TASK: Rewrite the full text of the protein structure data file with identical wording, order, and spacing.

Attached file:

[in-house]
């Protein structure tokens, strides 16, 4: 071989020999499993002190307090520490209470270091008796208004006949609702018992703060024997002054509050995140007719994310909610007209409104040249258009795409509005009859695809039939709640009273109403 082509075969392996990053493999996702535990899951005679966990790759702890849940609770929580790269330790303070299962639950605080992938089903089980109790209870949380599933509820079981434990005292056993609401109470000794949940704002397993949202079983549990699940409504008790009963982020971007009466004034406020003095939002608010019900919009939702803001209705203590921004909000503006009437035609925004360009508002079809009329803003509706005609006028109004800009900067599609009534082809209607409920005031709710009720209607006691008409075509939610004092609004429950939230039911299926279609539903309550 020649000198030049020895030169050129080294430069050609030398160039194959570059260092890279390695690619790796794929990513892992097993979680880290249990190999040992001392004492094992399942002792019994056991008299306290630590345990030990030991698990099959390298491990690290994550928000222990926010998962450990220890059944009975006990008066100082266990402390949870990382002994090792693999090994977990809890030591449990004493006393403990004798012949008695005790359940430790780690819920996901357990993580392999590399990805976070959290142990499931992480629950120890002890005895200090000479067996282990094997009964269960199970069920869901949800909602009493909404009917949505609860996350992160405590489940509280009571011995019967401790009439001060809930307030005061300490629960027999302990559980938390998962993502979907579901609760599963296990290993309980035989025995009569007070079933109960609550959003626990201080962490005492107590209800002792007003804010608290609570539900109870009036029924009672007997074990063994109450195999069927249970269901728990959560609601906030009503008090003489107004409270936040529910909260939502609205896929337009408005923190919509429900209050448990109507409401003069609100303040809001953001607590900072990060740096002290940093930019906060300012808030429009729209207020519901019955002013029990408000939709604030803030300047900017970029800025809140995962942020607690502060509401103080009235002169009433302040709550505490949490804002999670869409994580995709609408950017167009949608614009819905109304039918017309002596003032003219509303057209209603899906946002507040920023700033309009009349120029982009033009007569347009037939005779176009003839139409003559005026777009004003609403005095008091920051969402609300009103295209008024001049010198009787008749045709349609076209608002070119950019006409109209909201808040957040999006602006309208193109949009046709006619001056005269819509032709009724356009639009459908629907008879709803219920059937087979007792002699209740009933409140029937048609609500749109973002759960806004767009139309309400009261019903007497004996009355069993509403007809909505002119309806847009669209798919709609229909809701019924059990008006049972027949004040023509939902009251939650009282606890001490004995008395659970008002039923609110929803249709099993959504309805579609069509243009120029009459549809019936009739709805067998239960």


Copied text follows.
[in-house]
């Protein structure tokens, strides 16, 4: 071989020999499993002190307090520490209470270091008796208004006949609702018992703060024997002054509050995140007719994310909610007209409104040249258009795409509005009859695809039939709640009273109403 082509075969392996990053493999996702535990899951005679966990790759702890849940609770929580790269330790303070299962639950605080992938089903089980109790209870949380599933509820079981434990005292056993609401109470000794949940704002397993949202079983549990699940409504008790009963982020971007009466004034406020003095939002608010019900919009939702803001209705203590921004909000503006009437035609925004360009508002079809009329803003509706005609006028109004800009900067599609009534082809209607409920005031709710009720209607006691008409075509939610004092609004429950939230039911299926279609539903309550 020649000198030049020895030169050129080294430069050609030398160039194959570059260092890279390695690619790796794929990513892992097993979680880290249990190999040992001392004492094992399942002792019994056991008299306290630590345990030990030991698990099959390298491990690290994550928000222990926010998962450990220890059944009975006990008066100082266990402390949870990382002994090792693999090994977990809890030591449990004493006393403990004798012949008695005790359940430790780690819920996901357990993580392999590399990805976070959290142990499931992480629950120890002890005895200090000479067996282990094997009964269960199970069920869901949800909602009493909404009917949505609860996350992160405590489940509280009571011995019967401790009439001060809930307030005061300490629960027999302990559980938390998962993502979907579901609760599963296990290993309980035989025995009569007070079933109960609550959003626990201080962490005492107590209800002792007003804010608290609570539900109870009036029924009672007997074990063994109450195999069927249970269901728990959560609601906030009503008090003489107004409270936040529910909260939502609205896929337009408005923190919509429900209050448990109507409401003069609100303040809001953001607590900072990060740096002290940093930019906060300012808030429009729209207020519901019955002013029990408000939709604030803030300047900017970029800025809140995962942020607690502060509401103080009235002169009433302040709550505490949490804002999670869409994580995709609408950017167009949608614009819905109304039918017309002596003032003219509303057209209603899906946002507040920023700033309009009349120029982009033009007569347009037939005779176009003839139409003559005026777009004003609403005095008091920051969402609300009103295209008024001049010198009787008749045709349609076209608002070119950019006409109209909201808040957040999006602006309208193109949009046709006619001056005269819509032709009724356009639009459908629907008879709803219920059937087979007792002699209740009933409140029937048609609500749109973002759960806004767009139309309400009261019903007497004996009355069993509403007809909505002119309806847009669209798919709609229909809701019924059990008006049972027949004040023509939902009251939650009282606890001490004995008395659970008002039923609110929803249709099993959504309805579609069509243009120029009459549809019936009739709805067998239960």